One person, one share, one vote. That’s the very simple logic behind the employee-owned cooperative structure, and it’s a model that’s helping employees of Denver, Colorado-based Namaste Solar find new skills and grow their careers, all while having a bit of fun at the office.
The solar-electric company provides commercial and residential solar installations, including everything from system design and engineering to installation. Solar is becoming increasingly attractive to both residential and commercial customers as solar panel prices have come down and energy costs have risen. But the best way for solar to gain traction in any community is word of mouth, and Namaste’s name is spreading like wildfire: more than 50 percent of its customers are referred directly by an existing customer. The secret to this success An employee-owned cooperative structure that helps everyone in the company, from the CEO to the rooftop teams, stay deeply committed to the company’s future.
“When we have an installer team out at a residential site doing a solar installation, having owners on that roof – not just $12/hour temp labor – means that they do it right the first time,” said Heather Leanne Nangle, Director of Marketing, Communications and Social Responsibility for Namaste. “They are financially invested in the company, and want it to succeed.”
In January 2011, B Corp Namaste Solar changed is organizational structure from employee ownership to a full cooperative structure. After one year, any employee in the company is eligible to apply for co- ownership. Once accepted by the existing members, employees invest $5,000 in the company and can begin participating in all voting meetings. That means a chance to get involved in everything from day-to-day operations to long-term strategic plans.
The cooperative model has helped individual employees accelerate their own career paths within the company. In a traditional solar company, it would bevery unlikely for an installer to join the board of directors, but Namaste says it’s seen a lot more movement and mobility. One of the current board members, Jeff Denivan, started with the company as an electrician on the installation team, worked his way up to commercial project management, and now sits on the board. His story isn’t unusual either. From installation teams to sales teams, co-owners are constantly suggesting new ideas and opportunities for the company.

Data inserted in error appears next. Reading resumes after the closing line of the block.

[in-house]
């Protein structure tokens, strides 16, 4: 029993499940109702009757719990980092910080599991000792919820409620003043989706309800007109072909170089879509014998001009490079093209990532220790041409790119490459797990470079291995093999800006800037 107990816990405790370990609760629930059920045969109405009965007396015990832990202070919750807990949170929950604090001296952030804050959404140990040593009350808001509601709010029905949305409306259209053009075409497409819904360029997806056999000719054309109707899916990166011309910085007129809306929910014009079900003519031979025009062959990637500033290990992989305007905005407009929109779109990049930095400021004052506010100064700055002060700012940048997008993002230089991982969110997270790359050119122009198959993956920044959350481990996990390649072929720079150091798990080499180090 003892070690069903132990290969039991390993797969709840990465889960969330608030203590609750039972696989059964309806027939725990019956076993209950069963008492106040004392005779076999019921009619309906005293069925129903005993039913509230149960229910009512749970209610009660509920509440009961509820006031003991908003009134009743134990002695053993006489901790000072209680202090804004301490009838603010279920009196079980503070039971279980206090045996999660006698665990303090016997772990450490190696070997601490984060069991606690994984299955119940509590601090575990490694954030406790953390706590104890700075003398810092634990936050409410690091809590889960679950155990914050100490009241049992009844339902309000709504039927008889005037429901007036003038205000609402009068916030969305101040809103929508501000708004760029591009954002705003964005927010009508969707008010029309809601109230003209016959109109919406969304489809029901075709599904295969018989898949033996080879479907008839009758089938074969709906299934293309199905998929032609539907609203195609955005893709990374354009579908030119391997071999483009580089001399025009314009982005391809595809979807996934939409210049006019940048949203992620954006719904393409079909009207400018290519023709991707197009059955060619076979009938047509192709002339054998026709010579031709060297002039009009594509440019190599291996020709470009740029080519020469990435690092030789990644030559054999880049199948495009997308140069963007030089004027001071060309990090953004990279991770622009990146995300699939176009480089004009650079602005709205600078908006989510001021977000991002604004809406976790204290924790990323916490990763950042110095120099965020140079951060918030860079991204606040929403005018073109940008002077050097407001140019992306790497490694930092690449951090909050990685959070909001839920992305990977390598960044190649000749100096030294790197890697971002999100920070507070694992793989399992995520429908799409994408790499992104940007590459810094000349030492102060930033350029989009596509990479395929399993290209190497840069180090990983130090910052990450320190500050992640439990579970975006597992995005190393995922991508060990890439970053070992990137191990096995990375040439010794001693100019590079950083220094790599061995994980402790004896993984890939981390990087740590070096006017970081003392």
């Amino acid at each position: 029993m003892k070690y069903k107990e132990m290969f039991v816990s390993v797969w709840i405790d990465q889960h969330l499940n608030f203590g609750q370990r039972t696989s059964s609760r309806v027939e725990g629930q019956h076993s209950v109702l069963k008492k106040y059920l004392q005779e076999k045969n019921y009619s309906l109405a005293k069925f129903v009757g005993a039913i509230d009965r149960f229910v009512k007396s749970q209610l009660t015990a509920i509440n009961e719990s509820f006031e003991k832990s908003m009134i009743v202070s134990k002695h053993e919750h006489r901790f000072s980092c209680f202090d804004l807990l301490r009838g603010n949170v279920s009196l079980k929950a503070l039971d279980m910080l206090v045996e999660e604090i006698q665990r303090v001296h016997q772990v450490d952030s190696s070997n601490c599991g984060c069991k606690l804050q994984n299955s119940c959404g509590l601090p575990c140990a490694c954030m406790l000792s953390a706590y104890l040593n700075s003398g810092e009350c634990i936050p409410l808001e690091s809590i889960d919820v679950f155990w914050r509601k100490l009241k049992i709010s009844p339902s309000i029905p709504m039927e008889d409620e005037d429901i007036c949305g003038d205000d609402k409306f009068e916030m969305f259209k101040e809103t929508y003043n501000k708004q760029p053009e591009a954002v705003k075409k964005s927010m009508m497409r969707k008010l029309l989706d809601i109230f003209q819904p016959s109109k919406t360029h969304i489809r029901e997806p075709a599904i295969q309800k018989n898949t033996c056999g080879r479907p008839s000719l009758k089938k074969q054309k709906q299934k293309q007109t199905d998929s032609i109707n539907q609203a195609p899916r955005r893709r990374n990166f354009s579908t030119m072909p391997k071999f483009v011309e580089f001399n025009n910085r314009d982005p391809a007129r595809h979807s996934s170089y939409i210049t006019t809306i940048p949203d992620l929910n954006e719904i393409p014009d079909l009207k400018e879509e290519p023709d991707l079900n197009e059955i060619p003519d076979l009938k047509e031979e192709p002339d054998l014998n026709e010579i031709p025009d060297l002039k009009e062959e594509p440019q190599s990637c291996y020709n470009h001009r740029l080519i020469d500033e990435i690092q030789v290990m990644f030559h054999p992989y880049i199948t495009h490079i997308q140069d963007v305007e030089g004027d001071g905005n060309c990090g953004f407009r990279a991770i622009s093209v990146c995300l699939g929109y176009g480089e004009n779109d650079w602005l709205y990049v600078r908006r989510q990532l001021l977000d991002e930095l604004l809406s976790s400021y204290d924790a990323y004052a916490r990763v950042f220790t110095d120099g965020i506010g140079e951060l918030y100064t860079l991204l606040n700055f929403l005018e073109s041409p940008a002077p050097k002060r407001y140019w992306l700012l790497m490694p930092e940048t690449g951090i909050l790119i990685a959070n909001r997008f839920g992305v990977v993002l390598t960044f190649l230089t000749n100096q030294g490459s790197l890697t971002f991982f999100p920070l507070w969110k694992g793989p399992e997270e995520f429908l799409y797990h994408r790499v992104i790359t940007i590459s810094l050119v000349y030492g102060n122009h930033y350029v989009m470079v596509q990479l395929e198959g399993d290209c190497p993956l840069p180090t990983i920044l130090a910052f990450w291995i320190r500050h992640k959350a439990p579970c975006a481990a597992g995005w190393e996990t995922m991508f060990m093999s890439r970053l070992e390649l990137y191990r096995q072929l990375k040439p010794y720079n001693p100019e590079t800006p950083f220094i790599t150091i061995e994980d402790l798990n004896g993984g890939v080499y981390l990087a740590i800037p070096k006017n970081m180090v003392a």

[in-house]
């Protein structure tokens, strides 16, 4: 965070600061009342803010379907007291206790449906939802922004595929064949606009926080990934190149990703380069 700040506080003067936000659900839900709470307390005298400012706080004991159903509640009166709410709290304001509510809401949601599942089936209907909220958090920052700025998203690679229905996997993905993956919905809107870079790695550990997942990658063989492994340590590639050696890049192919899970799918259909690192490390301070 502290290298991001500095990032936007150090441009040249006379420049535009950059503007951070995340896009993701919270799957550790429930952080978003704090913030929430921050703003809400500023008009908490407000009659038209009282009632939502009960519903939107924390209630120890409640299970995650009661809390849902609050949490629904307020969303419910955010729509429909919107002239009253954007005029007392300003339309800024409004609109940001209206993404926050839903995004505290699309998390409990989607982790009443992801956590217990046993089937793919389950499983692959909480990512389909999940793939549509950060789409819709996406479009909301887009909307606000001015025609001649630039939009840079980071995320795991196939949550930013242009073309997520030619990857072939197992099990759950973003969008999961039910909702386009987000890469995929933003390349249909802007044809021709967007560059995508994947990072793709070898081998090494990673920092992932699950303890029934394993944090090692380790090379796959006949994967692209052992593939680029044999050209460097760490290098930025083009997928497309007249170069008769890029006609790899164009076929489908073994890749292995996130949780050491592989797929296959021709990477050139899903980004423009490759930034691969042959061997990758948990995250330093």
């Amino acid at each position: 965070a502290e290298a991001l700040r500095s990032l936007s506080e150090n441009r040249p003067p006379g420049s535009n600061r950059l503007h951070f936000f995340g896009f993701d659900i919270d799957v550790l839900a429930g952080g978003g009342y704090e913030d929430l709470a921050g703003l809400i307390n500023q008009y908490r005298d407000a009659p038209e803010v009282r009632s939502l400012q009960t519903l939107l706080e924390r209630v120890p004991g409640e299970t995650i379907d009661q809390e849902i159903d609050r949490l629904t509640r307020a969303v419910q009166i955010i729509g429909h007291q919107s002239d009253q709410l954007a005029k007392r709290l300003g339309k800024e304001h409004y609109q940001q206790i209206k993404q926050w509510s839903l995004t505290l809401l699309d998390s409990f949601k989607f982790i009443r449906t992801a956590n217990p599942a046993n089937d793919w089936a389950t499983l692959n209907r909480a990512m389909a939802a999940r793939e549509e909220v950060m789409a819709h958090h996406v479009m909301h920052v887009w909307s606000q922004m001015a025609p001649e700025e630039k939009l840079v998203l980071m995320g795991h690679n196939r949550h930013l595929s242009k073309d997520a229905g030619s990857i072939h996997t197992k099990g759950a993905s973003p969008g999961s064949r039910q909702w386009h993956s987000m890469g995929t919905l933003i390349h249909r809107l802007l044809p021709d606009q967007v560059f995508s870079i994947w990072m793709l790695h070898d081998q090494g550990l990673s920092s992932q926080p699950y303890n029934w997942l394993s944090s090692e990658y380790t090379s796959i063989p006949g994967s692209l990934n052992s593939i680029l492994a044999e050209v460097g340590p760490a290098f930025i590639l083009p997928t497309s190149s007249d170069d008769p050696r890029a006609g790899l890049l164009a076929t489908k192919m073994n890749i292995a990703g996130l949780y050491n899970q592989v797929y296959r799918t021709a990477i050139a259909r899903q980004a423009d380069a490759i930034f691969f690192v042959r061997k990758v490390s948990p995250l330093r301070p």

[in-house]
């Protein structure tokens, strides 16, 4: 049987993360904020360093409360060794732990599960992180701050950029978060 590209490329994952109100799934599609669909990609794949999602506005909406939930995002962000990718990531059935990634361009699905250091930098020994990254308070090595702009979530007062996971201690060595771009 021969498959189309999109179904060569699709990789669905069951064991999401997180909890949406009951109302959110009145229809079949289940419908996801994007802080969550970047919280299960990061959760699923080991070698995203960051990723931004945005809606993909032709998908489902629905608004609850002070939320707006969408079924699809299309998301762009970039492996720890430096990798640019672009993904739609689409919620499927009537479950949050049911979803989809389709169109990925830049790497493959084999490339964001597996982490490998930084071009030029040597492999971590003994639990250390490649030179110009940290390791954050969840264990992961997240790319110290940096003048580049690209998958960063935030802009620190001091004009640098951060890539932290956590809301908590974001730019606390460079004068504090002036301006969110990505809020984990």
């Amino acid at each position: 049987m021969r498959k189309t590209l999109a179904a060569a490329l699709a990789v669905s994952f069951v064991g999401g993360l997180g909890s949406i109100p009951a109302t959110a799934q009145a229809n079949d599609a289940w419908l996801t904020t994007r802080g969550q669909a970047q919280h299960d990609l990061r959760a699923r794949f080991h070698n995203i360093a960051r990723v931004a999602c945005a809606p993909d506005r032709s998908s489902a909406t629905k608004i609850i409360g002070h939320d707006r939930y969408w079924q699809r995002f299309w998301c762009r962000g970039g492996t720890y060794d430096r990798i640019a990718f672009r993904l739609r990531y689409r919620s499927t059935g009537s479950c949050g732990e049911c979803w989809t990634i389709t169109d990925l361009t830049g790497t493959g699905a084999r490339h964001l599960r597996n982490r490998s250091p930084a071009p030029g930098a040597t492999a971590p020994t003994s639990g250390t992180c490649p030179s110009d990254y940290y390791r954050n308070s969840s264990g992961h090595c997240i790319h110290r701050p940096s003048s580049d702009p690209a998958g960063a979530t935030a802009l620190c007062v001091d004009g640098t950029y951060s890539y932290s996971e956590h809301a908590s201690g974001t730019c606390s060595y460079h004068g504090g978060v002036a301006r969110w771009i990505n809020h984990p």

The new structure has also required the company to operate with a radical degree of transparency – financial statements, including salaries, are shared across the company and reviewed monthly. Company policies cap the ratio of highest-to-lowest salaries at 3:1. The company’s offices reflect this egalitarian ethos, as well, with an open office layout that eschews closed doors and cubicles in favor of sharing the common space. That applies to everyone, including the company president. “We think that creates some cross-team learning,”¯ Nangle said.
The company’s focus on employees plays out in other, more fun ways, as well. Employees have formed a “Fun Committee”¯ and a “Canine Committee,” ¯tasked with bringing pranks and parties to the company and coordinating dog-related activities around the office. Other employees take advantage of the company’s flexible hours to participate in running groups or fitness activities.
This active, happy culture has earned Namaste several awards: WorldBlu’s Most Democratic Workplace in 2011 and 2010, the 2010 Boulder Chamber of Commerce Best Place to Work Award, as well as the 2009 Denver Business Journal’s Best Place to Work. But perhaps the clearest sign? Namaste’s employee retention rate is 94 percent, and when folks do leave the company, they sometimes give as much as a year’s notice.
Namaste’s egalitarian structure shows that not all solar companies are created equal.
This post originally appeared in the 2012 B Corp Annual Report.
Photo credit: PhotoMojoMike
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